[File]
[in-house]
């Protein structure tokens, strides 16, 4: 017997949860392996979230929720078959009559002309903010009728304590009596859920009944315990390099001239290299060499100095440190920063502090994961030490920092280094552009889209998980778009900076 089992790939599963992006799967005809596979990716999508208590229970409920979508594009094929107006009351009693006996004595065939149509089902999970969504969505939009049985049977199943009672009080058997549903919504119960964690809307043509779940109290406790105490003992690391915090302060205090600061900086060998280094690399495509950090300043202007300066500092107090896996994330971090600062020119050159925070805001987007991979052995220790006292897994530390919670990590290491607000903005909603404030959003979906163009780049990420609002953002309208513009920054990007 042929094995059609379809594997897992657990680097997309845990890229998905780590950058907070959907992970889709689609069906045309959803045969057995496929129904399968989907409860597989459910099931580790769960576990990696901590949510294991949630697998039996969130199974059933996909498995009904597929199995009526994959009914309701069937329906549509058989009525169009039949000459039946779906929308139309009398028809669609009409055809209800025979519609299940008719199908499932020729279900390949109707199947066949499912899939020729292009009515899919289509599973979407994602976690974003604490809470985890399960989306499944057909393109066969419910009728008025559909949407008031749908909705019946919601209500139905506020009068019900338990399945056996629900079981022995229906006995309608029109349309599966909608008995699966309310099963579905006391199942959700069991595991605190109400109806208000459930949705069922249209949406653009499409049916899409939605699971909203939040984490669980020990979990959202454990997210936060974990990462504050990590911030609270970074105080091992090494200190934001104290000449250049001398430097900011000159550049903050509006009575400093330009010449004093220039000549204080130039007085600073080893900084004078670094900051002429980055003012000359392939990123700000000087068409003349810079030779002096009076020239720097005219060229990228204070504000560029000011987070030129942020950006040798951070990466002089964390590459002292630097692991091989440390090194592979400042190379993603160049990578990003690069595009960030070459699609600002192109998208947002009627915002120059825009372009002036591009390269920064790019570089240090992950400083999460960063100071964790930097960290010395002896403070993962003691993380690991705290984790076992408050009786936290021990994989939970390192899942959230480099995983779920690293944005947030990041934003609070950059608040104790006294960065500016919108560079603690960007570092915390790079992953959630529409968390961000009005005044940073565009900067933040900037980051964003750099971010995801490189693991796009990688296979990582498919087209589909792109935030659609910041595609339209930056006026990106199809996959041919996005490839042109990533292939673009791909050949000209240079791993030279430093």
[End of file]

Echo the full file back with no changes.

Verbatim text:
[in-house]
């Protein structure tokens, strides 16, 4: 017997949860392996979230929720078959009559002309903010009728304590009596859920009944315990390099001239290299060499100095440190920063502090994961030490920092280094552009889209998980778009900076 089992790939599963992006799967005809596979990716999508208590229970409920979508594009094929107006009351009693006996004595065939149509089902999970969504969505939009049985049977199943009672009080058997549903919504119960964690809307043509779940109290406790105490003992690391915090302060205090600061900086060998280094690399495509950090300043202007300066500092107090896996994330971090600062020119050159925070805001987007991979052995220790006292897994530390919670990590290491607000903005909603404030959003979906163009780049990420609002953002309208513009920054990007 042929094995059609379809594997897992657990680097997309845990890229998905780590950058907070959907992970889709689609069906045309959803045969057995496929129904399968989907409860597989459910099931580790769960576990990696901590949510294991949630697998039996969130199974059933996909498995009904597929199995009526994959009914309701069937329906549509058989009525169009039949000459039946779906929308139309009398028809669609009409055809209800025979519609299940008719199908499932020729279900390949109707199947066949499912899939020729292009009515899919289509599973979407994602976690974003604490809470985890399960989306499944057909393109066969419910009728008025559909949407008031749908909705019946919601209500139905506020009068019900338990399945056996629900079981022995229906006995309608029109349309599966909608008995699966309310099963579905006391199942959700069991595991605190109400109806208000459930949705069922249209949406653009499409049916899409939605699971909203939040984490669980020990979990959202454990997210936060974990990462504050990590911030609270970074105080091992090494200190934001104290000449250049001398430097900011000159550049903050509006009575400093330009010449004093220039000549204080130039007085600073080893900084004078670094900051002429980055003012000359392939990123700000000087068409003349810079030779002096009076020239720097005219060229990228204070504000560029000011987070030129942020950006040798951070990466002089964390590459002292630097692991091989440390090194592979400042190379993603160049990578990003690069595009960030070459699609600002192109998208947002009627915002120059825009372009002036591009390269920064790019570089240090992950400083999460960063100071964790930097960290010395002896403070993962003691993380690991705290984790076992408050009786936290021990994989939970390192899942959230480099995983779920690293944005947030990041934003609070950059608040104790006294960065500016919108560079603690960007570092915390790079992953959630529409968390961000009005005044940073565009900067933040900037980051964003750099971010995801490189693991796009990688296979990582498919087209589909792109935030659609910041595609339209930056006026990106199809996959041919996005490839042109990533292939673009791909050949000209240079791993030279430093």